“A nice, complex journey…Mr. Chiocchi is a brilliant writer…”

Time travel. Paradoxes. Alternate realities. Ripples. What happens if you run into yourself from the past? Can you change the past or not? Can you go back and kill your grandfather and erase yourself from existence? And if so, then who went back into time to kill your grandfather? These thoughts always go through my mind when I ponder reading about time travel. Time Framed by Roger Chiocchi was no different in that regard; however, that’s not to say it wasn’t unique.

The Pennfield family has been cursed for generations. There is a malevolent spirit haunting the men of the family because of an event that occurred in the 1600’s. Jimmy Mashimoto-Pennfield, of the year 2052, would like to make sure that this spirit skips him. However, Christopher Pennfield in the year 2007 would like to keep this spirit from causing harm to his cousin Ship Pennfield. This would mean – due to the timing of the curse – it would absolutely strike Mr. Mashimoto-Pennfield. A battle of wills – and time – commences. What will the final timeline actually look like?

When I first read the blurb for this book, I thought that it was going to be a typical time travel story. What I actually read was far from it. There is no actual time travel but rather an influencing of the timeline. It was a unique perspective for the story which I appreciated since time travel fiction is quite prevalent. This also paved the way for more of a supernatural element to be included in the way of a ghost haunting the family and visions.

I also enjoyed the characters. The main protagonists in the story were not really either fully good or fully evil but a mixture of the two. This always makes them seem more realistic to me. Christopher Pennfield has quite the drinking problem, but yet wants to save his nephew from pain and torment. In spite of the realism of the characters, I did feel that there were too many to keep up with.

There were multiple characters whom we followed. We had the three main characters, Christopher, Ship and Jimmy Mashimoto-Pennfield and everyone that they came into contact with. Not only that, we then had alternate timelines from each of the three characters. I’m not sure that this could be avoided, but it does create some confusion for the reader. I will say, though, that the author was very deliberate in telling the reader which year and reality we were following. I appreciated this, as the structure is rather complex.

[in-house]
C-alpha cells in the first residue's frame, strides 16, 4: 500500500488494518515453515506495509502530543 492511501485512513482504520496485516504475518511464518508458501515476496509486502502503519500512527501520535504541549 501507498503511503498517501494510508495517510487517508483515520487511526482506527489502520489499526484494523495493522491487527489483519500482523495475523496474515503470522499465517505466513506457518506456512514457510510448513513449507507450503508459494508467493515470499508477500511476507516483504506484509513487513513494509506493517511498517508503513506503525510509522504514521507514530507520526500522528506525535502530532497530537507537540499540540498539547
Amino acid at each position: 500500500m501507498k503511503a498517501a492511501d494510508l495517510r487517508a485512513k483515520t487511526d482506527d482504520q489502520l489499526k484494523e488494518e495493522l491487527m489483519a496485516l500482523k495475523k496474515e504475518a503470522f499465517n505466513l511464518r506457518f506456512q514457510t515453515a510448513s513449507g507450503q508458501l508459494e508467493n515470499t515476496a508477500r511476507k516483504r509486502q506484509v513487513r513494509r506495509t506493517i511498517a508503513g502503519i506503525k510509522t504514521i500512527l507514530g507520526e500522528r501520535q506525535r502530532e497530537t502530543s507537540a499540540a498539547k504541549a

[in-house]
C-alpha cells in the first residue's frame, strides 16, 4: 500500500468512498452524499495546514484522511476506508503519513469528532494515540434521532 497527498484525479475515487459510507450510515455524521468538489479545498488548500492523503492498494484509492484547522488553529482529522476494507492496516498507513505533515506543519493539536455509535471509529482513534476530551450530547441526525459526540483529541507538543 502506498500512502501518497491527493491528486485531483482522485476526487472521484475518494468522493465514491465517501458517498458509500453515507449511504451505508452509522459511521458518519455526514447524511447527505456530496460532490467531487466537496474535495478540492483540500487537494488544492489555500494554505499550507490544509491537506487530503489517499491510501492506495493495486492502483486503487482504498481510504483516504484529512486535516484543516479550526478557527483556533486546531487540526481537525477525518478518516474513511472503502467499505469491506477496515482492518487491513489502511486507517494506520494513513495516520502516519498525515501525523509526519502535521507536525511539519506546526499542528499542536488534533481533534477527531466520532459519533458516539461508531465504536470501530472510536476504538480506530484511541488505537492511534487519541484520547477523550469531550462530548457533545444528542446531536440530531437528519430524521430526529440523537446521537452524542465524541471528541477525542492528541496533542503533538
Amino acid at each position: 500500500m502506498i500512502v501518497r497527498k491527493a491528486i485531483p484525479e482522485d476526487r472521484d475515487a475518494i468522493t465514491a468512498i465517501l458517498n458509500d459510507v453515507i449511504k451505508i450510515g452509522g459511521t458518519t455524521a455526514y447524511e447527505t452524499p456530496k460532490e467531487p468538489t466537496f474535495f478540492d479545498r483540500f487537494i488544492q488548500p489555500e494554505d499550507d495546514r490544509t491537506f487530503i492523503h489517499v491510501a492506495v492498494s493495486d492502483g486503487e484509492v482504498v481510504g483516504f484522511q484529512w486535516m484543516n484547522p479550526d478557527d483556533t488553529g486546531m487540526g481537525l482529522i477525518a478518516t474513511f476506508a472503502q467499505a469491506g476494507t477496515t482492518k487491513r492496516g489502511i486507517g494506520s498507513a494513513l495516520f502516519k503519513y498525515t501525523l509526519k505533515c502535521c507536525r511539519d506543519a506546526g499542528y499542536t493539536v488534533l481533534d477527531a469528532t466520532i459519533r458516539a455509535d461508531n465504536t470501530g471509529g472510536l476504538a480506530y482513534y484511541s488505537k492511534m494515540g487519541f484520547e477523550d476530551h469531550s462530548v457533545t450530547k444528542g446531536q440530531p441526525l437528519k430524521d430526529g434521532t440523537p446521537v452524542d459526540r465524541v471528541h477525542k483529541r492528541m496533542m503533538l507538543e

In addition to the complexity of the issue of time travel and the nature of following multiple characters through alternate realities, there is one section where the author delves deeper into the physics of time travel. Mr. Chiocchi starts discussing physics formulas of which the simplest is v > c. Honestly, this went way over my head. It contributed to the plausibility of the subject of altering time but is more advanced than most readers would care to find in a pleasure read.

Furthermore, the length of the novel is prohibitively long for some. At just over 700 pages, it’s not a book that you’ll want to take along for a weekend trip, especially considering the subject. While the book was never dull, it is still a commitment not to be taken lightly.

There were a few grammar errors here and there in this story, but with over 700 pages, I think that’s too be expected. It wasn’t anything too distracting, nor were they too numerous. I enjoyed reading Time Framed, though I believe that the audience is somewhat limited. For that reason, I rate the book 3 out of 4 stars. I recommend it for those that enjoy a nice, complex journey through the subject of altering time that includes some supernatural elements. I have no doubt that Mr. Chiocchi is a brilliant writer, and I am looking forward to seeing what he comes up with in the future. I hope, perhaps, it’s something that a few more people would be able to enjoy and appreciate. kandscreeley, Onlinebookclub.org

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